The Old North Church is delighted to house multiple gardens on its campus as spaces for reflection, contemplation, and prayer.
18th Century Garden
St. Francis of Assisi Garden
Washington Memorial Garden
The Third Lantern Garden
The Memorial Garden
In 2006, Old North Church and its neighbors created the nation’s first public memorial honoring American lives lost in the conflicts in Afghanistan, Iraq, and the greater war on terror. This memorial has evolved over time. The original design was much simpler. Individual wooden “popsicle stick” crosses and Stars of David were marked with individual soldiers’ names and then were glued to trellises. Very quickly, however, it became apparent that a more durable and permanent monument was needed, one that could reflect the escalating number of fallen service members.
A committee of church members and neighbors conceived a design of blank dog-tags (representing the number of fallen Americans) hung on chains strung between fenceposts. The posts would form a semi-circle with a small garden within the circle, and a walkway and meditation bench along the perimeter.
Ground was broken mid-May of 2007 with the setting of the fence posts and walkway. During the weekend prior to Memorial Day 2007, a table was set up and approximately 3,500 dog-tags were strung with the assistance of visitors recruited as they walked through the courtyard. On Memorial Day, the Old North Memorial Garden was dedicated.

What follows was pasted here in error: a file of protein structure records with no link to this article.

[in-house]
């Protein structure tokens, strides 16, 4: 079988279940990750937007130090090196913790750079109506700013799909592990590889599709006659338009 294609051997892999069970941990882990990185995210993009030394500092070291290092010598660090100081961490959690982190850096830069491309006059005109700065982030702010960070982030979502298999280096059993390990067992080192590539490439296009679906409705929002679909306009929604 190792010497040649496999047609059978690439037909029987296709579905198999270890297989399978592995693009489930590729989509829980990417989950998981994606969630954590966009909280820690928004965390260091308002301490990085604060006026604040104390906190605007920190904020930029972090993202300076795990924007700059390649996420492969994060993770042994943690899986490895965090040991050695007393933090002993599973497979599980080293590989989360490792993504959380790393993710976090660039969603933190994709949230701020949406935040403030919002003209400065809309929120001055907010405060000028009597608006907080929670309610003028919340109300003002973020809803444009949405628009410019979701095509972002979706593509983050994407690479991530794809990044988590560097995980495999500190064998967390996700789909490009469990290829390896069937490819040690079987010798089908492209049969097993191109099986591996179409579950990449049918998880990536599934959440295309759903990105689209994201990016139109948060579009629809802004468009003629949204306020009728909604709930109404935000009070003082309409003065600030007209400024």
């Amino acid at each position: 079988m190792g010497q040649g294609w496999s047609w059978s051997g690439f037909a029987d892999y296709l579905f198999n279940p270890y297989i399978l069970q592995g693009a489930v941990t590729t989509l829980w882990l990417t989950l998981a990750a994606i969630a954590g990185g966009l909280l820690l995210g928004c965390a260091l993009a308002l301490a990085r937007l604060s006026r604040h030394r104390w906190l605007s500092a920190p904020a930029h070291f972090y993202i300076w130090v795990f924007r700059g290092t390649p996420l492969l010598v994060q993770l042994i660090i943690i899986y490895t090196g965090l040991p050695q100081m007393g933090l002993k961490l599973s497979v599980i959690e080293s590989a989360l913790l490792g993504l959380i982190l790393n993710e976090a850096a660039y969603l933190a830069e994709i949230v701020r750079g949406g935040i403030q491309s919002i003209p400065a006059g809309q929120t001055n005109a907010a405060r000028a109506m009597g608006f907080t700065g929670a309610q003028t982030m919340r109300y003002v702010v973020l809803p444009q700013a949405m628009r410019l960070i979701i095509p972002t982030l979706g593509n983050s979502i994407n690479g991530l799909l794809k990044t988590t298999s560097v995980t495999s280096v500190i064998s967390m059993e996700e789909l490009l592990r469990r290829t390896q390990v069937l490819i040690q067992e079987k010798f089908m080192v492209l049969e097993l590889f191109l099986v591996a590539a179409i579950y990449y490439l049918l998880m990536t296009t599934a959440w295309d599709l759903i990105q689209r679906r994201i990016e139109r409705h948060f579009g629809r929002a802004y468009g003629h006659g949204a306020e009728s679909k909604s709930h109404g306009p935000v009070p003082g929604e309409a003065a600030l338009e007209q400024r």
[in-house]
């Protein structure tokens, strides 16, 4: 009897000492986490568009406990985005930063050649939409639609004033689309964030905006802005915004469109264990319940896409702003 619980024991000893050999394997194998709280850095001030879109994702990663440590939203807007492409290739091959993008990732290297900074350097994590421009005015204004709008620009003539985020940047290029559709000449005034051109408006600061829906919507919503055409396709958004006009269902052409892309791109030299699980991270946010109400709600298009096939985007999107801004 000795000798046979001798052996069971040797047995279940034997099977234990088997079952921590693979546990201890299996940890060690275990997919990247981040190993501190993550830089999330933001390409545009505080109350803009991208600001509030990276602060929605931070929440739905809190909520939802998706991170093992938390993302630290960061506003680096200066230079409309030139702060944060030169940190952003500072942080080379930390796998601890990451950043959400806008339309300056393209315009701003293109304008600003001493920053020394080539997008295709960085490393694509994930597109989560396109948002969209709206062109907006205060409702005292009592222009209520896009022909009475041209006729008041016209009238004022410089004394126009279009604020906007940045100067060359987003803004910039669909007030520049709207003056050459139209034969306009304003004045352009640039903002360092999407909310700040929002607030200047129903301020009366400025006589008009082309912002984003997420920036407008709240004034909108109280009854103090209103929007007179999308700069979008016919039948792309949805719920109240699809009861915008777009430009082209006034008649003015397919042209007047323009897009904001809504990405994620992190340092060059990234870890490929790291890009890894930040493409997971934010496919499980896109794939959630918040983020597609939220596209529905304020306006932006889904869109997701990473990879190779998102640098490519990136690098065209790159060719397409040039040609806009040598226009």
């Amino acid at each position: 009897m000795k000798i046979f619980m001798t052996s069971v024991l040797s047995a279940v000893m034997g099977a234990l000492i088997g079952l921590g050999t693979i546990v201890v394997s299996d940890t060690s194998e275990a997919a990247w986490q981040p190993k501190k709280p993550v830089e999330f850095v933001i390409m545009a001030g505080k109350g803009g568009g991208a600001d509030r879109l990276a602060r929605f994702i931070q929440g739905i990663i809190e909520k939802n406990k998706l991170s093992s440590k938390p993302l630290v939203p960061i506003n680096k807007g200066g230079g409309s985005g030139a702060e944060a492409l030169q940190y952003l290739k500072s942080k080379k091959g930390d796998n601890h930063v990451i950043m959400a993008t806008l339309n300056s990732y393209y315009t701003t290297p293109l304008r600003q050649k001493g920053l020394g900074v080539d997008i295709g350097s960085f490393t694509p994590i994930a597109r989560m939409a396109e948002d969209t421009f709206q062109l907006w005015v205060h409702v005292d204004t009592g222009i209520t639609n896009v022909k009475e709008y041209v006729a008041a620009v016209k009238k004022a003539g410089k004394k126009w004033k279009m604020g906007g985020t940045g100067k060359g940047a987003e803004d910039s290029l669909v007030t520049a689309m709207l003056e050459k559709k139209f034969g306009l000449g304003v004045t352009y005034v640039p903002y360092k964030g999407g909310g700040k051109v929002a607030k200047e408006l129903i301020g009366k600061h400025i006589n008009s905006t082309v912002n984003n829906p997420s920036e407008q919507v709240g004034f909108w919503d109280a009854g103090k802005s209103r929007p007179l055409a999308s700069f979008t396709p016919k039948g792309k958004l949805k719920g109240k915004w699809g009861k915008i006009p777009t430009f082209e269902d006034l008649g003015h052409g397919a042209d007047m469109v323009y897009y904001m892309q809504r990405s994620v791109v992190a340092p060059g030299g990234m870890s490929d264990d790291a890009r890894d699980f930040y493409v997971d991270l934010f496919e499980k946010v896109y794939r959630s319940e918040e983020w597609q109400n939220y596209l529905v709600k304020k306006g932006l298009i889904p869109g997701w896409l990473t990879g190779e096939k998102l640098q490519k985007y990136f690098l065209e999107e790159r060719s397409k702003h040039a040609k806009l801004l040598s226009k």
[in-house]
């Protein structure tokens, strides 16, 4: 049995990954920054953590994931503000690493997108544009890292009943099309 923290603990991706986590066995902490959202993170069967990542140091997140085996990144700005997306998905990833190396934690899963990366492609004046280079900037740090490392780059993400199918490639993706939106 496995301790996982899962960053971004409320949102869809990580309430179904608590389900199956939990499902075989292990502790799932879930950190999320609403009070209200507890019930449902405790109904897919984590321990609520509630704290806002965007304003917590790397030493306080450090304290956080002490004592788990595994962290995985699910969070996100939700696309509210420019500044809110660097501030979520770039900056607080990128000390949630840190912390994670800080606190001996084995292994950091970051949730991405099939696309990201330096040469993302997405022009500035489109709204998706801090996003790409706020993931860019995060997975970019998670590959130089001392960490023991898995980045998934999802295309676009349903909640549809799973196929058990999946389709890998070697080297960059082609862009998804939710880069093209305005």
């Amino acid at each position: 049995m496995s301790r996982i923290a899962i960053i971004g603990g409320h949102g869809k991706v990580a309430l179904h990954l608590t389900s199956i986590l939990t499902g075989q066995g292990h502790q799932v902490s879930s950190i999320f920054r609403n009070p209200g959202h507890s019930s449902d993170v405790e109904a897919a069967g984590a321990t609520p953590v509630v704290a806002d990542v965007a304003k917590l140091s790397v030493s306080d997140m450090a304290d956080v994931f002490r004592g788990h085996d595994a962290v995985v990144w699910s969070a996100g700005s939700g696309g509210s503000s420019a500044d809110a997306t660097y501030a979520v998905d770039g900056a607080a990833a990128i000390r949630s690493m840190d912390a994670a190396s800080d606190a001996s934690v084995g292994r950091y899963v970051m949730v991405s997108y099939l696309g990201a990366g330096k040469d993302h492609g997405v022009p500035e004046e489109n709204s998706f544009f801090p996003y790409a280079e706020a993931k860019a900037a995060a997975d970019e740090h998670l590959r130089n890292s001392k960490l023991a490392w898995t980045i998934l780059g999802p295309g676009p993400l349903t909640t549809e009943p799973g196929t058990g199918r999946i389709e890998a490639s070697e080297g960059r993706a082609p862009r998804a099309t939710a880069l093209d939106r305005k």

In November 2018, a bronze plaque was added as well as a bronze poppy wreath to remember fallen British and Commonwealth soldiers.
Today, whenever an American serviceperson is killed in these conflicts, a dog-tag is hung by an Old North volunteer. The tags represent, as closely as possible, the total number of deaths. The thousands upon thousands of tags are a haunting reminder of the toll war takes on families and communities.
Visitors are welcome to touch the dog-tags respectfully, walk behind the memorial on the pathway, and take a moment to reflect and pray on the bench provided. They may notice, if the wind stirs, a light chime as the tags move against one another.